Shares of real estate company Zillow Group Inc. (Z:NASDAQ) tumbled by 10% at the close of the market on Tuesday and slipped by a further 8% in after-hours trading after the company announced it was shutting down its tech-driven home-flipping operation.
Zillow Offers, the company’s home selling unit, hit a snag when its pricing algorithms caused led gave wrong forecasts and valuation, which caused the company to overpay for houses just as the heated U.S. market began to cool. Zillow was banking on rising demand due for homes which skyrocketed house prices.
Zillow CEO, Rich Barton, giving reasons for the company’s sudden fall during the company’s earnings statement stated, “We’ve determined the unpredictability in forecasting home prices far exceeds what we anticipated, and continuing to scale Zillow offers would result in too much earnings and balance-sheet volatility.”
Barton himself had set an ambitious goal, seeking to buy 5,000 homes a month by 2024. Earlier in the year, the company borrowed more than $1 billion through two bond offerings, making it the first iBuyer to tap the securitization market.
It has also lined up $500 million credit facilities with Credit Suisse Group AG, Goldman Sachs Group Inc., and Citigroup Inc. In the third quarter, Zillow acquired about 9,700 homes due to what it called “higher-than-anticipated conversion rates.
Barton had earlier trumpeted about the popularity of the service, telling investors that the traditional way of selling a home was so “dreadful and dreaded”. He opined that customers were willing to bypass potential bidding wars to sell to Zillow “in this sizzling-hot seller’s market.”
However, the wind of change in the housing market threw the company off balance in the weeks leading to its earnings. Zillow Group Inc. is looking to sell about 7,000 homes as it seeks to recover from a $380m loss after inaccurate pricing forecasts made the business unsustainable.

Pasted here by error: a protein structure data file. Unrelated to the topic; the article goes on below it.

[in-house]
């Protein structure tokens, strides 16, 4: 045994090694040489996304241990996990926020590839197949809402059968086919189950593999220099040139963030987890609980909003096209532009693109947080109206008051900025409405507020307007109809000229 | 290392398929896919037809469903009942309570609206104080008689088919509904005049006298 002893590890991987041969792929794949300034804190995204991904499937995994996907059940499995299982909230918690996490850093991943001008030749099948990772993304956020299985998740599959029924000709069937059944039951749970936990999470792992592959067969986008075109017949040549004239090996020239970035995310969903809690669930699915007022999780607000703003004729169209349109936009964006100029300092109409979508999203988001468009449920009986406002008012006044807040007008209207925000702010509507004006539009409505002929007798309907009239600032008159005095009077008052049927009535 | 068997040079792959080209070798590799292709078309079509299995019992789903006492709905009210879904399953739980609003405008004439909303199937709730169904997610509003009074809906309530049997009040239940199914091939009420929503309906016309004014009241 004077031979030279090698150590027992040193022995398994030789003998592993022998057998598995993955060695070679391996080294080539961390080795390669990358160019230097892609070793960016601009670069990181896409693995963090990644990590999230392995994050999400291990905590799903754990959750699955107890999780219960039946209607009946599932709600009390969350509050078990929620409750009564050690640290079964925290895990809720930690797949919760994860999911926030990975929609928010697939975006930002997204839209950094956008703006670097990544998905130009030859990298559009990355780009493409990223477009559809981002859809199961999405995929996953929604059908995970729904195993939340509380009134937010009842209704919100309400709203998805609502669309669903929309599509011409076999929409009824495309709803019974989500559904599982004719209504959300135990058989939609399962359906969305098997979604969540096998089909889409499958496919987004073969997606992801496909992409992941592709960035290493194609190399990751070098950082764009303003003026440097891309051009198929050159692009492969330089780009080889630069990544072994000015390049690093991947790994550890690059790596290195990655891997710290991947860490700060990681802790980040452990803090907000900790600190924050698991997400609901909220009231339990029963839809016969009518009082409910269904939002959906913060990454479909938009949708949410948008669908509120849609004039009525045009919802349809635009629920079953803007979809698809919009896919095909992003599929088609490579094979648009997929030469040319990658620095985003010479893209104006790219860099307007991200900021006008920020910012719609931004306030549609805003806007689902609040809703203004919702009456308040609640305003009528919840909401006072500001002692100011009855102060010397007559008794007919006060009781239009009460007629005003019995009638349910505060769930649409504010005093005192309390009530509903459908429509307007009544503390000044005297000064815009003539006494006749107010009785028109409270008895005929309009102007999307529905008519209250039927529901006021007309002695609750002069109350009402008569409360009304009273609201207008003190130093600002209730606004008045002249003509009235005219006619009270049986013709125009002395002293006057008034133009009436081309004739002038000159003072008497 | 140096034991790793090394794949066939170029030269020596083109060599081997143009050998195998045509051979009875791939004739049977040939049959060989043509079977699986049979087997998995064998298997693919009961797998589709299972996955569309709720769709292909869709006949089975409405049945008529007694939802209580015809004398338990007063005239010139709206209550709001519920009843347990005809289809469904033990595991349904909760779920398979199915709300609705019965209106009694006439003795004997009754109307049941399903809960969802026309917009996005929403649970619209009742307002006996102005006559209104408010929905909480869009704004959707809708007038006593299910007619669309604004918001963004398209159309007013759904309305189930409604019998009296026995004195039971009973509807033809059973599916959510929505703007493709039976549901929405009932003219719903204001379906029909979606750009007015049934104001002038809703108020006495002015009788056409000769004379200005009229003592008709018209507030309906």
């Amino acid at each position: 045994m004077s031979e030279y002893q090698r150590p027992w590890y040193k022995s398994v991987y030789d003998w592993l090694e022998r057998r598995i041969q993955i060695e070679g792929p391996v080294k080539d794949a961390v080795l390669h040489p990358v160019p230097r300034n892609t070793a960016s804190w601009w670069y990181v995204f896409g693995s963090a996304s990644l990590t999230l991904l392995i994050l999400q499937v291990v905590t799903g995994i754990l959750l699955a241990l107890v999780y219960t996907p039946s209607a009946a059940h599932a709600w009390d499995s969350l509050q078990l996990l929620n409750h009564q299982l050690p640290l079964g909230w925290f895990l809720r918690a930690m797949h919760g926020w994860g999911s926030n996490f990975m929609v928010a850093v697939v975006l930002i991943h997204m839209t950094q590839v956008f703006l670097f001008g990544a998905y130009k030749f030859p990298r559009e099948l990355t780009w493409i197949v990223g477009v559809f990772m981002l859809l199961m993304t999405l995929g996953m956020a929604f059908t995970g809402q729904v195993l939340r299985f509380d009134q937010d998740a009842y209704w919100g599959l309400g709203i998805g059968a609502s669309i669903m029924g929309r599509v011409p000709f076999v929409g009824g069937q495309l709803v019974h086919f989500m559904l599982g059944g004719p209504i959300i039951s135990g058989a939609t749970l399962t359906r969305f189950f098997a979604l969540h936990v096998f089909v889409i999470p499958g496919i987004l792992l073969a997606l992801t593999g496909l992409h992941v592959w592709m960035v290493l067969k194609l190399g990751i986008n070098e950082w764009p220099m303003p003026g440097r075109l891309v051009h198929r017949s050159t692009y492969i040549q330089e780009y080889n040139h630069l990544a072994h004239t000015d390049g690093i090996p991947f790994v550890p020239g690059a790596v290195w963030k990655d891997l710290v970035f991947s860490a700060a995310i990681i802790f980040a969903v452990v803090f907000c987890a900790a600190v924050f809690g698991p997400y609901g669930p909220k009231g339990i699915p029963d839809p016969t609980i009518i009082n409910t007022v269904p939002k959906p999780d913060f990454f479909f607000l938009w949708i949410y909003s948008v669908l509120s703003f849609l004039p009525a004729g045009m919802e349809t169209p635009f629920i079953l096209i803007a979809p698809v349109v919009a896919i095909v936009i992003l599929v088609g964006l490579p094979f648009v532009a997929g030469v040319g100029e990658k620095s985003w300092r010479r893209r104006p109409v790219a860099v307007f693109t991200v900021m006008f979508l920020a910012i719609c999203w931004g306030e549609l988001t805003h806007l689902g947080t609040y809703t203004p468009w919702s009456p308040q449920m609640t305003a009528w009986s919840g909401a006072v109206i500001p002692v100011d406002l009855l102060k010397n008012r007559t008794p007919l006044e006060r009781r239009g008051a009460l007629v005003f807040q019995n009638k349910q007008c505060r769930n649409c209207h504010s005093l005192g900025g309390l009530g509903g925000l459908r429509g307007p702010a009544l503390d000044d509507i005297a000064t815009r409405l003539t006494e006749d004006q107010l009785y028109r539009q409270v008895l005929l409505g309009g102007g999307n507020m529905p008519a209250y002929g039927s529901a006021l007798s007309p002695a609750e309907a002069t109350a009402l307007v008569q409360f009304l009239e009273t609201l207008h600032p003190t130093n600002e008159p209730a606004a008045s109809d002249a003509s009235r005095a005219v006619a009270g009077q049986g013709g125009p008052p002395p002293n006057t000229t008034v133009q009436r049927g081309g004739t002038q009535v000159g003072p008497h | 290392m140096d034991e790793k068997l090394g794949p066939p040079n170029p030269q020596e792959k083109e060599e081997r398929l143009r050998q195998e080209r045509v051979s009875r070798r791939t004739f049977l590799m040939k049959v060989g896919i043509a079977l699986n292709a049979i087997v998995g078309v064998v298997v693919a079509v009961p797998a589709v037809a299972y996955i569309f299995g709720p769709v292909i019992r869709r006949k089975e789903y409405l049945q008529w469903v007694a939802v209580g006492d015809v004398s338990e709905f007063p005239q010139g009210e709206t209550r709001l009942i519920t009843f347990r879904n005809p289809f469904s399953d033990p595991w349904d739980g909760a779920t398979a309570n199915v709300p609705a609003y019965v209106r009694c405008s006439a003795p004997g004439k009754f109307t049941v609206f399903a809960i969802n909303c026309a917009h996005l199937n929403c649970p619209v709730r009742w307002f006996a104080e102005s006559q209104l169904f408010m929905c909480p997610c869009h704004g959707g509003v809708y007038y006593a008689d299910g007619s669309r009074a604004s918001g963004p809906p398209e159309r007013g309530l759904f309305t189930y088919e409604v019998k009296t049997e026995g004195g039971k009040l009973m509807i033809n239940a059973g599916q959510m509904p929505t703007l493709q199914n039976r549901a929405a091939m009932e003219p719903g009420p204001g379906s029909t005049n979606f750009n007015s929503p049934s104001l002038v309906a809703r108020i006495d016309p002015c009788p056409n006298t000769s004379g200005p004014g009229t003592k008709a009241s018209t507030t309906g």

The unexpected sharp drop in the prices of housing materials such as lumber threw a wet blanket over the overheating housing market. This made it difficult to forecast housing costs and estimate margins. Only 10% of clients that made inquiries were able to close a deal.
About a month ago, Bloomberg had reported that Zillow wouldn’t make any new offers on houses for the rest of the year as it struggled to find workers to fix the homes it had under contract. A subsequent newscast confirmed that the company was marketing 7,000 homes for roughly $2.8 billion to institutional investors.
Caught on the wrong side of the trade, the company now intends to take writedowns of as much as $569 million and reduce its workforce by 25% as it winds down the business segment in the coming months.
The company’s decision to halt new purchases has opened up a portal for more scrutiny n companies that had their sights on disrupting the traditional way of buying and selling homes. Competitors such as Opendoor Technologies Inc. (OPEN:NASDAQ) and Offerpad Solutions Inc. (OPAD:NYSE) had also taken an aggressive home buying approach but began to exercise caution after noticing signs of a cooling-off in prices. Zillow on the other hand trudged ahead.
The company’s 180-degree turn on its home buying business also raises questions about the management’s capabilities. Barton is a serial entrepreneur who has also founded Expedia Group Inc. (EXPE:NASDAQ) and the careers site Glassdoor. He returned to the CEO job in 2018 to lead the company’s move into iBuying. For now, he’s sticking around as the company falls back on its old business of connecting homebuyers with agents.
“We believe there are better, broader, less risky, more brand-aligned ways of enabling all of our customers who want to move,” Barton wrote in a letter to investors. “We now plan to focus our offerings on asset- and capital-light solutions.”
Barton said though the decision was painful, it was the most logical thing to do despite the flurry of emotions. He maintained that the company was still in a strong financial position with about $1.5bn in free cash flow.